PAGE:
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#Actualsevenfold1

Posted 24 June 2013 - 05:52 PM

It appears that it looks for a quick change in velocity in the y angle when it gets near 0. Notice the sharp change in direction on the green line in figure A. If it detects that sharp change then it makes all of the following y values negative then adjusts the x and z to make the orientation the same with the new y angle.

Without diving into more detail about Euler angles, what do you need this for? Odds are you can have a much cleaner and easier to manage solution using Quaternions.

 

Thanks, I would prefer to use quaternions, but my problem is importing it into a 3D modelling app that doesn't use them.
They want Euler angles probably because they're easier for humans to read on a graph.

 

I can convert quaternions to Euler angles, but a new problem arises.  Conversion limits all values -180 to 180 degrees.
This causes rotation to become more susceptible to flipping.  But, we can fix this by unrolling the curve to make it more continuous.

 

 

 

If it detects that sharp change then it makes all of the following y values negative then adjusts the x and z to make the orientation
the same with the new y angle.

 

That's what I don't fully understand.   Exactly, how does a change in y affect x and z?

 

If you have known Euler angles (x,y,z), and change y, how to re-compute x and z, but still keep the same orientation?
I don't think they're just adding 360 degrees to all of them?


#2sevenfold1

Posted 24 June 2013 - 03:53 PM

It appears that it looks for a quick change in velocity in the y angle when it gets near 0. Notice the sharp change in direction on the green line in figure A. If it detects that sharp change then it makes all of the following y values negative then adjusts the x and z to make the orientation the same with the new y angle.

Without diving into more detail about Euler angles, what do you need this for? Odds are you can have a much cleaner and easier to manage solution using Quaternions.

 

Thanks, I would prefer to use quaternions, but my problem is importing it into a 3D modelling app that doesn't use them.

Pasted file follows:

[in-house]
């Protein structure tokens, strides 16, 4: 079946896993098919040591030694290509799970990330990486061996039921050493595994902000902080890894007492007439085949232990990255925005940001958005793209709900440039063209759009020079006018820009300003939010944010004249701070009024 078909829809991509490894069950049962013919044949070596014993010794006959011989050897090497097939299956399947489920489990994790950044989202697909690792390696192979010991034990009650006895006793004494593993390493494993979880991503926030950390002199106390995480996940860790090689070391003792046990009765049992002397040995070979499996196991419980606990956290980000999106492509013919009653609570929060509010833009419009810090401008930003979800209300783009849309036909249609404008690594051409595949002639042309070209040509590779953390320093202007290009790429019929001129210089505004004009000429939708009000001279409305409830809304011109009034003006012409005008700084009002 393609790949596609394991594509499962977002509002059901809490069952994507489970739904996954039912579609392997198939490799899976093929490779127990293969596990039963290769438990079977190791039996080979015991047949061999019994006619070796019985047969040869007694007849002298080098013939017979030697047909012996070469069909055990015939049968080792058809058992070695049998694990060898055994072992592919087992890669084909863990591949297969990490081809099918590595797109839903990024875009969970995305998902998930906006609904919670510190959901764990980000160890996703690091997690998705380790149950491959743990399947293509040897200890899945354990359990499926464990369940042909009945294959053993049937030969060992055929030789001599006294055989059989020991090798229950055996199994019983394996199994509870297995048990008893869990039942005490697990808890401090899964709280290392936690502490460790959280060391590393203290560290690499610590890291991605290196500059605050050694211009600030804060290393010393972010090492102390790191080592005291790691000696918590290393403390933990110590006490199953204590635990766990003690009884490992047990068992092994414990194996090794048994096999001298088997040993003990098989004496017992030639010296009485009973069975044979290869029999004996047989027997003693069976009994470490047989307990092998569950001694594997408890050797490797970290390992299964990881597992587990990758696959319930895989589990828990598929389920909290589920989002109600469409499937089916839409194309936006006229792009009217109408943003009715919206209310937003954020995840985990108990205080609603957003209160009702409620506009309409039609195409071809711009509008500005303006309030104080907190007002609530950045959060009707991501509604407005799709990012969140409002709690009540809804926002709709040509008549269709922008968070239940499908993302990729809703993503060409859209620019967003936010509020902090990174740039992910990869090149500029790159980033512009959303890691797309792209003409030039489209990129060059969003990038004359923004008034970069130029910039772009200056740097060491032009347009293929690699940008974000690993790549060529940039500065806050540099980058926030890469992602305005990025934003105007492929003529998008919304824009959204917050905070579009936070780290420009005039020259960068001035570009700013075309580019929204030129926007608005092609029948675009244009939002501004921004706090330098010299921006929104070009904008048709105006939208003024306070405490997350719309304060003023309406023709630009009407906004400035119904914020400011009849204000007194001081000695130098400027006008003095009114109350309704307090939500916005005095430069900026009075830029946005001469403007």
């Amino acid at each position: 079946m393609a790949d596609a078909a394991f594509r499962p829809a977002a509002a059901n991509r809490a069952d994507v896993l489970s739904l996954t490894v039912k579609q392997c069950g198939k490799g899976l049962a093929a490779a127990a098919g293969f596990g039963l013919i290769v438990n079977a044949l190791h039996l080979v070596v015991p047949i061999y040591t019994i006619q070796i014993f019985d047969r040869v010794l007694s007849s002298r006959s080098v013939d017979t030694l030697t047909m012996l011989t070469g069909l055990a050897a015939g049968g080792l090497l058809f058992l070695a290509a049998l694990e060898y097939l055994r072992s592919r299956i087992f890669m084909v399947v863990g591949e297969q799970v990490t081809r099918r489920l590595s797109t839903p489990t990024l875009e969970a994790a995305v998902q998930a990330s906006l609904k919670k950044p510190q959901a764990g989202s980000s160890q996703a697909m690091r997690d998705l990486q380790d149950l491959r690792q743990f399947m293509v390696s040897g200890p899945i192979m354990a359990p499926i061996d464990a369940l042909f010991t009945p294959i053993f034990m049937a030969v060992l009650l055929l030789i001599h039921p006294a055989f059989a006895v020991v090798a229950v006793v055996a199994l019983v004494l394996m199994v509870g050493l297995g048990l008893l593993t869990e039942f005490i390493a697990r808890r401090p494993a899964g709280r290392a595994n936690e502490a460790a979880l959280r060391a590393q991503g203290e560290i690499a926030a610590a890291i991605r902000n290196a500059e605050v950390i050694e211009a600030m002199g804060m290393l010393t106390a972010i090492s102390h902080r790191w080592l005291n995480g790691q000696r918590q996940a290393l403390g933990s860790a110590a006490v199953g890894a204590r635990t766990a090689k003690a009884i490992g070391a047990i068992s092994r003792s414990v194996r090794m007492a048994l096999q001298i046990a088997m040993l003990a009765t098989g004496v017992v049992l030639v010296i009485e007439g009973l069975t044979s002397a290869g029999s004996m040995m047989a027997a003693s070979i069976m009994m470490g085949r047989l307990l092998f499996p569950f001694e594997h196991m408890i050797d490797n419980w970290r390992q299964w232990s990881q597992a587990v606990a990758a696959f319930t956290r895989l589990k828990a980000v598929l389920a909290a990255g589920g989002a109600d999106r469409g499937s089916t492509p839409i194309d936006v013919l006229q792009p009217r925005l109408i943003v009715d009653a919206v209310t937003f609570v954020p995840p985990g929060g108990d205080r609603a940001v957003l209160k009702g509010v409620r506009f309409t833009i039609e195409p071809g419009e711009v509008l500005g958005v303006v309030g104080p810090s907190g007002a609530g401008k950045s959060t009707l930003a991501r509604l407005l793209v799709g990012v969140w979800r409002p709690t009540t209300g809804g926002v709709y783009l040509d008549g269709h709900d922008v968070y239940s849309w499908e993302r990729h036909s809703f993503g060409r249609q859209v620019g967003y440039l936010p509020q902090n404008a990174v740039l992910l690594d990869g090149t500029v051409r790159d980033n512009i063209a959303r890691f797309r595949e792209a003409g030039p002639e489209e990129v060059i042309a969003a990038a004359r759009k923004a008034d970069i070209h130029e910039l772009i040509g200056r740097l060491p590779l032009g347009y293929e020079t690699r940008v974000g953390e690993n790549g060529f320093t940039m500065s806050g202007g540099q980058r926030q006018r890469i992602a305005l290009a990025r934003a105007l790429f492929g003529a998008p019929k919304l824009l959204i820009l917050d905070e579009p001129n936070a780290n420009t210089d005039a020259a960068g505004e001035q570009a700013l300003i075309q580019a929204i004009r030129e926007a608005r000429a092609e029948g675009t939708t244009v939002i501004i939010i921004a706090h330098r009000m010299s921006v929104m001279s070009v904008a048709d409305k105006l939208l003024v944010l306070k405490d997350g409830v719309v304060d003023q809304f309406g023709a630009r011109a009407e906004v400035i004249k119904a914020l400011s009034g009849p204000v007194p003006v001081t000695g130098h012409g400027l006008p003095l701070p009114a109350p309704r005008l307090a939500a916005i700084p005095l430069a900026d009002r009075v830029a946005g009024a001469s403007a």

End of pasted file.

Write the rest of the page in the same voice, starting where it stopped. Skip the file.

They want Euler angles probably because they're easier for humans to read on a graph.

 

I can convert quaternions to Euler angles, but a new problem arises.  Conversion limits all values -180 to 180 degrees.
This causes rotation to become more susceptible to flipping.  But, we can fix this by unrolling the curve to make it more continuous.

 

 

 

If it detects that sharp change then it makes all of the following y values negative then adjusts the x and z to make the orientation
the same with the new y angle.

 

That's what I don't fully understand.   Exactly, how does a change in y affect x and z?


#1sevenfold1

Posted 24 June 2013 - 03:51 PM

It appears that it looks for a quick change in velocity in the y angle when it gets near 0. Notice the sharp change in direction on the green line in figure A. If it detects that sharp change then it makes all of the following y values negative then adjusts the x and z to make the orientation the same with the new y angle.

Without diving into more detail about Euler angles, what do you need this for? Odds are you can have a much cleaner and easier to manage solution using Quaternions.

 

Thanks, I would prefer to use quaternions, but my problem is importing it into a 3D modelling app that doesn't use them.
They want Euler angles probably because they're easier for humans to read on a graph.

 

I can convert quaternions to Euler angles, but a new problem arises.  Conversion limits all values -180 to 180 degrees.
This causes rotation to become more susceptible to flipping.

 

If it detects that sharp change then it makes all of the following y values negative then adjusts the x and z to make the orientation
the same with the new y angle.

 

That's what I don't fully understand.   Exactly, how does a change in y affect x and z?


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